Consider the following example:
Let $A$ be a set with more than one element. Let $\preceq$ be defined on $\mathcal P(A)$ as follows: $x\preceq y\iff |x|=|y|$. Now all the singletons are isomorphic, all the pairs are isomorphic etc.
We can use this for some definitions, too. We say that $A$ is Dedekind finite if there is no $x\in\mathcal P(A)$ such that $x$ is isomorphic to $A$. Otherwise we say that $A$ is Dedekind infinite.
Another example is this:
Let $A$ be an infinite set. Let $P$ be the collection of all partially ordered sets over $A$. We now say that $R_1\preceq R_2$ if $R_1$ embeds into $R_2$. For example, over a countable $A$ there are plenty of non-isomorphic orders which are isomorphic in this sense, e.g.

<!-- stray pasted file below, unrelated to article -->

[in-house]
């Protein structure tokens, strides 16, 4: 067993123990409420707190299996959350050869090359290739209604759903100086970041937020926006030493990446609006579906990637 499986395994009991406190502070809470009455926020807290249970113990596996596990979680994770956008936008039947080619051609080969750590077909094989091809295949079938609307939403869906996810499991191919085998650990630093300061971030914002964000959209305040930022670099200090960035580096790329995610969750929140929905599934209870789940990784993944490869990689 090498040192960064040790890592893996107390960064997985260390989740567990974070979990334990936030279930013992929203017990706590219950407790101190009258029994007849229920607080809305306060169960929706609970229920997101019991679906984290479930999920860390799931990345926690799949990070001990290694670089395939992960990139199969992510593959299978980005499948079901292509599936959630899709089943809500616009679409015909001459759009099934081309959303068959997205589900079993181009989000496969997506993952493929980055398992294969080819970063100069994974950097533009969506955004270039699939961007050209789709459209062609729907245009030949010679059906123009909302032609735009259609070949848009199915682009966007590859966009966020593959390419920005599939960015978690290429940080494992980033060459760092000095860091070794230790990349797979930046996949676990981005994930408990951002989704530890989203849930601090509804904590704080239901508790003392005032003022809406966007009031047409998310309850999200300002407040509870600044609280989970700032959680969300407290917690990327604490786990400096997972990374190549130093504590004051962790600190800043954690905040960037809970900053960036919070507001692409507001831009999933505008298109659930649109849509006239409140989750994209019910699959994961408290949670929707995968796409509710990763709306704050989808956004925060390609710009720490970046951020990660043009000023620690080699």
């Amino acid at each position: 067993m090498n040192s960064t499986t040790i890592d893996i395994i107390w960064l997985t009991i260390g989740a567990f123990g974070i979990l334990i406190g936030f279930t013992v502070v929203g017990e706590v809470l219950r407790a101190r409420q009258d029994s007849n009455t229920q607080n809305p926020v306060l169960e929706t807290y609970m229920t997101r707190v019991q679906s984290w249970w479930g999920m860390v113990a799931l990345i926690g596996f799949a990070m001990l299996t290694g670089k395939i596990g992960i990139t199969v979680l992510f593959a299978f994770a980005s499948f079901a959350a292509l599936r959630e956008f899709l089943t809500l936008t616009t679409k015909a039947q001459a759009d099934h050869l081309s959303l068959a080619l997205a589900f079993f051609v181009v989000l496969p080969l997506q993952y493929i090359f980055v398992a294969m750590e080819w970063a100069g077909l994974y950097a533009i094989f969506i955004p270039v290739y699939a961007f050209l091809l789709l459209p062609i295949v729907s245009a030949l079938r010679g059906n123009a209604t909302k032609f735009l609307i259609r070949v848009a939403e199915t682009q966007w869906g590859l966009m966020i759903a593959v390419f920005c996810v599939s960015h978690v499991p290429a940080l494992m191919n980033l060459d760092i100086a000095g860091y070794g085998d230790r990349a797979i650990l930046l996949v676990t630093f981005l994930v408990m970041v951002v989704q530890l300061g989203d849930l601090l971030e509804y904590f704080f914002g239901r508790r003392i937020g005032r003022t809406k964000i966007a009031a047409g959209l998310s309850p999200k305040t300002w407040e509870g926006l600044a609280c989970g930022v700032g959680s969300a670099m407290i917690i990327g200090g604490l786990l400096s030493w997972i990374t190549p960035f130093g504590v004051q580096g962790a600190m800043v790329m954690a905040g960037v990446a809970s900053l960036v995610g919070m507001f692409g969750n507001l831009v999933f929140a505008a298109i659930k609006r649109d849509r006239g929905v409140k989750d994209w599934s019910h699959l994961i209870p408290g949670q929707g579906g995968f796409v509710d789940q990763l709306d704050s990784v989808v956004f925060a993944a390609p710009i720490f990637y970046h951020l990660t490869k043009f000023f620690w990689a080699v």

Let $R_1$ be isomorphic to the rational numbers and $R_2$ isomorphic to the rational numbers in the interval $[0,1]$. These two orders are not isomorphic as orders, but clearly bi-embeddable. So $R_1$ and $R_2$ are isomorphic in the sense that they are equivalent in the pre-order.
On the other hand, $S_1$ being isomorphic to the natural numbers and $S_2$ being isomorphic to the integers are not isomorphic in the pre-order sense, $S_1$ embeds into $S_2$ but not vice-versa.
This can be generalized quickly into plenty of examples, all of which have some use in mathematics. Such examples include groups with injective homomorphisms; compact Hausdorff spaces with continuous injections; etc.
Indeed the idea behind categories is to identify things up-to isomorphisms, rather than fully identifying them as sets.